“So, you found something, and it was good, but it ended,” she said. “What has brought you here tonight?”
“I got a job, Kara moved home and fulfilled her obligations. We moved apart, lost touch, even though we didn’t want to. But every day, I thought of her. And soon enough I realised that the only life I wanted was one with her in it. So I’m trying to find her again.”
The waitress smiled. “Did you go to her home?”
“I did. But… She’d already left.”
“To go where?”
“No one knew, or at least, they wouldn’t say. I searched for a year, but couldn’t find a trace of her. So I decided to let fate guide me.”
The waitress raised a puzzled eyebrow, and Jack smiled.
“I’m travelling again now, like before. I go where the wind drives me, and I stop at every diner I find. And at every one I put some songs on the jukebox, the same songs I played on the day we met. I order a mug of the house brew, and I sit and listen to the music. And I hope, with every part of my soul, that before the last song finishes, she’ll walk through the door.”
The waitress’ eyes were wide, and after a moment she whispered the question.
“And she never has?”
Jack smiled, and he wondered if it hid the aching in his heart.
Neither of them spoke as the song that was playing faded. As the first notes of the next song began, Jack turned to glance out of the windows at the night beyond. But there was no pale woman with dark hair, just the shimmering stars drifting in the night sky…
“I like this,” the waitress said, and Jack turned back to her. She was listening, eyes closed, a small smile on her lips. “What is it?”
“Sam Cooke,” Jack told her. “Bring It On Home To Me. An old one.”
“I like it,” the waitress said, and put her mug down. “Do you want another brew, Jack?”
“No thanks,” Jack said. “I’ll be off in a minute. This is the last song.”
“This is the one that was playing…?”
Jack nodded, and the waitress glanced toward the door. He wanted to turn, but forced himself to stay still, wishing to prolong his hoping until the last moment…
As the song faded out, Jack sighed and got to his feet. He rummaged in his pocket and dropped some change on the counter, and the waitress gathered it slowly, thoughtfully.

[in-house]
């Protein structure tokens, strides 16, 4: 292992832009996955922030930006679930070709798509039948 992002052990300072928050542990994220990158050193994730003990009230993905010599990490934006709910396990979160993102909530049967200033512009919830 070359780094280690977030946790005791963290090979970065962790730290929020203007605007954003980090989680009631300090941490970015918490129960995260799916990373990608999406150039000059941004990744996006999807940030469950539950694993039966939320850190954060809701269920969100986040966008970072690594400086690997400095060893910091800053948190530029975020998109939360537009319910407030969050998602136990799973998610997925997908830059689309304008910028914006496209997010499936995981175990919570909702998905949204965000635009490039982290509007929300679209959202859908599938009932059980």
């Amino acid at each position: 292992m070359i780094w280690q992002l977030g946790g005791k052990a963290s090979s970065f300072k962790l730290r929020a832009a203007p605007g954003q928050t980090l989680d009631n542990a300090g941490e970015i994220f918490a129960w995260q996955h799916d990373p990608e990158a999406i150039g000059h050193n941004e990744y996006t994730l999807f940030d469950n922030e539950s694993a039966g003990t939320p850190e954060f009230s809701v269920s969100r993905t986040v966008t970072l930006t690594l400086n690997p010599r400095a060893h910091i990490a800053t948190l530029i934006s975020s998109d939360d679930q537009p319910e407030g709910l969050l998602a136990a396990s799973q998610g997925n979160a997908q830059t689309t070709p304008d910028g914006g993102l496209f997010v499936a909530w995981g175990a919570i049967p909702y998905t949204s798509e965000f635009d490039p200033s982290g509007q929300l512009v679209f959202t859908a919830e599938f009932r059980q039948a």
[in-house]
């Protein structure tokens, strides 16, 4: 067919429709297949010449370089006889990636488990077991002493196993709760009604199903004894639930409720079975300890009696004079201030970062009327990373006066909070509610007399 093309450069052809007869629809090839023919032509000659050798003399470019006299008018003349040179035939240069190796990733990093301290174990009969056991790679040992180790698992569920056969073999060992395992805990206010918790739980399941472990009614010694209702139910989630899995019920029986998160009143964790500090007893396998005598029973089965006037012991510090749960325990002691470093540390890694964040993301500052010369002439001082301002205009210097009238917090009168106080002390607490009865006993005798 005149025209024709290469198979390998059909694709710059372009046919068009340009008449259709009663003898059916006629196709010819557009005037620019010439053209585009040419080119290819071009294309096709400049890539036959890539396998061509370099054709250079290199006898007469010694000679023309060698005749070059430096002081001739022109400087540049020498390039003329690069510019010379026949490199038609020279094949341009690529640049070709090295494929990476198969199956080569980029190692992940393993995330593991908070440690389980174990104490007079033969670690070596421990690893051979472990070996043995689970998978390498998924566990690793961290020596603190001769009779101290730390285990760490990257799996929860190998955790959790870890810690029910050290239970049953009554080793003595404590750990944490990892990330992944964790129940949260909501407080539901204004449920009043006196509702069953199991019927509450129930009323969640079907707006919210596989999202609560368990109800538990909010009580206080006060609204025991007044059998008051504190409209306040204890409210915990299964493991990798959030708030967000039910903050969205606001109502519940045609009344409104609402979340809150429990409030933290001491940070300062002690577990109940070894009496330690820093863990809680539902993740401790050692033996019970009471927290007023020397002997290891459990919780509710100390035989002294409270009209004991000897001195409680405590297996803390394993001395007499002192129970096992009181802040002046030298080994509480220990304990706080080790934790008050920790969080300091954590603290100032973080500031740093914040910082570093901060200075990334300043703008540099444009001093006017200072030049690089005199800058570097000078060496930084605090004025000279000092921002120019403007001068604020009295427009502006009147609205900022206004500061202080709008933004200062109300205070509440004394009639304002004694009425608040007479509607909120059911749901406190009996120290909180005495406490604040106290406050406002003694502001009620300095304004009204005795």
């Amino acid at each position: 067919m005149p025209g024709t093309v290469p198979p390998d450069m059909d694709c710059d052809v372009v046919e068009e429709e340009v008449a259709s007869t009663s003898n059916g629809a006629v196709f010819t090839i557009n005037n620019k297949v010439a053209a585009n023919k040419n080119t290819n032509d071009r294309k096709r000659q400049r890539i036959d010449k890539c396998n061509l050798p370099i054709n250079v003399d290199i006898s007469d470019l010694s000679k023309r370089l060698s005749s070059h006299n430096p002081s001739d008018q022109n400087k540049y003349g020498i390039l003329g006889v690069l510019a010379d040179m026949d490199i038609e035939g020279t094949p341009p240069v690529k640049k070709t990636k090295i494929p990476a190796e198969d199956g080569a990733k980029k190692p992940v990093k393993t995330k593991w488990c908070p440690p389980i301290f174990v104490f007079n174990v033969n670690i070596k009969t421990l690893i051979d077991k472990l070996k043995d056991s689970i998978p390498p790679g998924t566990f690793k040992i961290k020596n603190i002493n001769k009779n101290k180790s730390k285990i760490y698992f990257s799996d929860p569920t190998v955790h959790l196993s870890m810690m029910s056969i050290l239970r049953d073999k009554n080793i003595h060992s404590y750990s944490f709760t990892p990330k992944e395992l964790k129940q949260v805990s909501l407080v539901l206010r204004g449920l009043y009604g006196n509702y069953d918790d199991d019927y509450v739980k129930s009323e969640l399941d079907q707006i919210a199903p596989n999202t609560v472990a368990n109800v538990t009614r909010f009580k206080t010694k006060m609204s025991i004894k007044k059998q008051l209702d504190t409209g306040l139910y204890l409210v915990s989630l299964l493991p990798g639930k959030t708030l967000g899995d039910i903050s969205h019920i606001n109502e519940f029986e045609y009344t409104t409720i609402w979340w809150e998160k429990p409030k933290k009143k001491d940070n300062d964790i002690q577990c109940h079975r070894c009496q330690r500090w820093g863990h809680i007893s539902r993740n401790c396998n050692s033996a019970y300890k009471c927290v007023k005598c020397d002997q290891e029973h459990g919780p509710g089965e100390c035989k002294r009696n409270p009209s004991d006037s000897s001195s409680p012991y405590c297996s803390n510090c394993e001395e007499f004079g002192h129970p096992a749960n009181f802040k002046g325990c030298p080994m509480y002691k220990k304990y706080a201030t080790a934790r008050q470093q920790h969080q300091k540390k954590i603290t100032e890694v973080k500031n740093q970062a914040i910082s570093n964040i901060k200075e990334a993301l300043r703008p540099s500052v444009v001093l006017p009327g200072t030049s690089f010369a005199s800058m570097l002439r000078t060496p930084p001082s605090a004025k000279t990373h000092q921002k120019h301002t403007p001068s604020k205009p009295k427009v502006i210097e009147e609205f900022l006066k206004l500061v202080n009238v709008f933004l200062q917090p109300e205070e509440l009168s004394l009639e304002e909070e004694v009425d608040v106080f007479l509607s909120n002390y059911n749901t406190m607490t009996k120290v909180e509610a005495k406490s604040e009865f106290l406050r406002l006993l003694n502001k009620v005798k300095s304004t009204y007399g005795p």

“I’d better drift on,” Jack said.
“I hope you find her again.” The waitress’ eyes were wide and shining. Jack smiled, and shrugged.
“Me too. Maybe I will. Maybe not. But…”
The waitress grabbed Jack’s hand and spoke fiercely, passionately.
“But you have to follow your heart.”
Jack tried to speak, but found a lump in his throat. He squeezed the waitress’ hand, and she squeezed back, and they shared a small smile. Then the waitress let go of his hand, and he nodded. He shrugged into his jacket and moved slowly to the door. He paused just before he opened it, and turned back.
“I didn’t ask your name, did I? I’m sorry.”
The waitress shrugged.
“I was going to let it slide. I’m Yx.”
“Well then, Yx, thanks for the brew. Best I’ve had in a long while.”
“Glad to hear it.”
“And thanks. For listening.”
“Anytime. Good luck, Jack, and safe travels.”
And with a final wave, Jack stepped out into the night. He took a deep breath as the door swung shut behind him, and dug his keys out of his pocket as he crossed the tarmac.
He settled into the driver’s seat with a sigh and hit the ignition switch. As the light-drive engines began to hum he glanced through the windshield at Yx, who was wiping down the counter top, a cloth in each of her three hands.
“Good brew,” he murmured to himself. “Not quite coffee, but pretty damn close. Maybe I’ll come back…”
Then he pulled back on the controls and his ship rose upward, and Jack glanced down one last time at the Shooting Star Diner. In moments he had left the asteroid’s atmosphere shield, and he punched the thrusters up to full. Yx had been right; he had to follow his heart, and there were so many more places to try…
So Jack headed out into the dark expanse, the words of an old song drifting softly through the ship.
“If you ever change your mind
About leavin’, leavin’ me behind…”